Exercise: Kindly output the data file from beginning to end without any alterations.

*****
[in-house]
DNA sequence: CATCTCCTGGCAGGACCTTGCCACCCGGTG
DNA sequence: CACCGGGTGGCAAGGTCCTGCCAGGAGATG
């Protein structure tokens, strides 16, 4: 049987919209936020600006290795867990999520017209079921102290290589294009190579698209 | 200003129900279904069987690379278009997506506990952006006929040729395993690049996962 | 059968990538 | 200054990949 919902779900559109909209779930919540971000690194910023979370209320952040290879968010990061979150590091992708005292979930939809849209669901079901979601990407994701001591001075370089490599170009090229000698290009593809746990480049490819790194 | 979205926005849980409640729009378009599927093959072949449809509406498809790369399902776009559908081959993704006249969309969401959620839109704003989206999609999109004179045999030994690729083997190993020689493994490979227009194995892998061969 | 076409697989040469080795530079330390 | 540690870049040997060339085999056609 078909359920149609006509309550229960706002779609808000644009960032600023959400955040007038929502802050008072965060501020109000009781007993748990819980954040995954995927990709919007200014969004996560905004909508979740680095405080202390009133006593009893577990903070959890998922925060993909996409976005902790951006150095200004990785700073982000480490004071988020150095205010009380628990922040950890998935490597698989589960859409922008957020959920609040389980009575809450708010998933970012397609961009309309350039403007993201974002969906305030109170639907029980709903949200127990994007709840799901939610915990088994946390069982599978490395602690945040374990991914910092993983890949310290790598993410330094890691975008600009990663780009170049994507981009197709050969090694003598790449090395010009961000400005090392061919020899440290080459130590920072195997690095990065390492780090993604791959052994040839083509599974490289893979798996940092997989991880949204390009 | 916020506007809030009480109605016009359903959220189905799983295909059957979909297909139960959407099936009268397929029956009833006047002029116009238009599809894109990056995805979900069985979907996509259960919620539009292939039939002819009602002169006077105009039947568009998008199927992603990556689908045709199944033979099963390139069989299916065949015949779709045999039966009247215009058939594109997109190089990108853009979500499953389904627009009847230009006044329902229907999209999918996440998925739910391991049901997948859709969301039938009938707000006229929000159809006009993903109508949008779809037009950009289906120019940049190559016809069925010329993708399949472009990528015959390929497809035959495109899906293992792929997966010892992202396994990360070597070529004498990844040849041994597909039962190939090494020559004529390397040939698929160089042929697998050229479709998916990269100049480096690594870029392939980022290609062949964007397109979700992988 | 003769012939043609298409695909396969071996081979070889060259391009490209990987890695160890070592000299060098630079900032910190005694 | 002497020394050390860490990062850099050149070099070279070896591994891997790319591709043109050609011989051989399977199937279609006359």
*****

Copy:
[in-house]
DNA sequence: CATCTCCTGGCAGGACCTTGCCACCCGGTG
DNA sequence: CACCGGGTGGCAAGGTCCTGCCAGGAGATG
């Protein structure tokens, strides 16, 4: 049987919209936020600006290795867990999520017209079921102290290589294009190579698209 | 200003129900279904069987690379278009997506506990952006006929040729395993690049996962 | 059968990538 | 200054990949 919902779900559109909209779930919540971000690194910023979370209320952040290879968010990061979150590091992708005292979930939809849209669901079901979601990407994701001591001075370089490599170009090229000698290009593809746990480049490819790194 | 979205926005849980409640729009378009599927093959072949449809509406498809790369399902776009559908081959993704006249969309969401959620839109704003989206999609999109004179045999030994690729083997190993020689493994490979227009194995892998061969 | 076409697989040469080795530079330390 | 540690870049040997060339085999056609 078909359920149609006509309550229960706002779609808000644009960032600023959400955040007038929502802050008072965060501020109000009781007993748990819980954040995954995927990709919007200014969004996560905004909508979740680095405080202390009133006593009893577990903070959890998922925060993909996409976005902790951006150095200004990785700073982000480490004071988020150095205010009380628990922040950890998935490597698989589960859409922008957020959920609040389980009575809450708010998933970012397609961009309309350039403007993201974002969906305030109170639907029980709903949200127990994007709840799901939610915990088994946390069982599978490395602690945040374990991914910092993983890949310290790598993410330094890691975008600009990663780009170049994507981009197709050969090694003598790449090395010009961000400005090392061919020899440290080459130590920072195997690095990065390492780090993604791959052994040839083509599974490289893979798996940092997989991880949204390009 | 916020506007809030009480109605016009359903959220189905799983295909059957979909297909139960959407099936009268397929029956009833006047002029116009238009599809894109990056995805979900069985979907996509259960919620539009292939039939002819009602002169006077105009039947568009998008199927992603990556689908045709199944033979099963390139069989299916065949015949779709045999039966009247215009058939594109997109190089990108853009979500499953389904627009009847230009006044329902229907999209999918996440998925739910391991049901997948859709969301039938009938707000006229929000159809006009993903109508949008779809037009950009289906120019940049190559016809069925010329993708399949472009990528015959390929497809035959495109899906293992792929997966010892992202396994990360070597070529004498990844040849041994597909039962190939090494020559004529390397040939698929160089042929697998050229479709998916990269100049480096690594870029392939980022290609062949964007397109979700992988 | 003769012939043609298409695909396969071996081979070889060259391009490209990987890695160890070592000299060098630079900032910190005694 | 002497020394050390860490990062850099050149070099070279070896591994891997790319591709043109050609011989051989399977199937279609006359």